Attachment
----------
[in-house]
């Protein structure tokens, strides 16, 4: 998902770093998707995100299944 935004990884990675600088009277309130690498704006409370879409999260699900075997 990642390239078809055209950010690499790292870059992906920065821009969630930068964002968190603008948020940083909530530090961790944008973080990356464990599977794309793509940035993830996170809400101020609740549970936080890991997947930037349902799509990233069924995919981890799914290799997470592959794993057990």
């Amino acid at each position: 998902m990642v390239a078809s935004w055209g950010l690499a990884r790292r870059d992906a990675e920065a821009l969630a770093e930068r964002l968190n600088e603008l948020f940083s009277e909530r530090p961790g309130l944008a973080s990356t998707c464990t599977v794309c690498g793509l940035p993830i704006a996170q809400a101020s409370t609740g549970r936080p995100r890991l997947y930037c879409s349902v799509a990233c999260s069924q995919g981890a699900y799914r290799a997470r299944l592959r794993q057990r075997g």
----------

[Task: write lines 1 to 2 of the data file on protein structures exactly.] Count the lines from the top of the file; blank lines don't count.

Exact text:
[in-house]
């Protein structure tokens, strides 16, 4: 998902770093998707995100299944 935004990884990675600088009277309130690498704006409370879409999260699900075997 990642390239078809055209950010690499790292870059992906920065821009969630930068964002968190603008948020940083909530530090961790944008973080990356464990599977794309793509940035993830996170809400101020609740549970936080890991997947930037349902799509990233069924995919981890799914290799997470592959794993057990």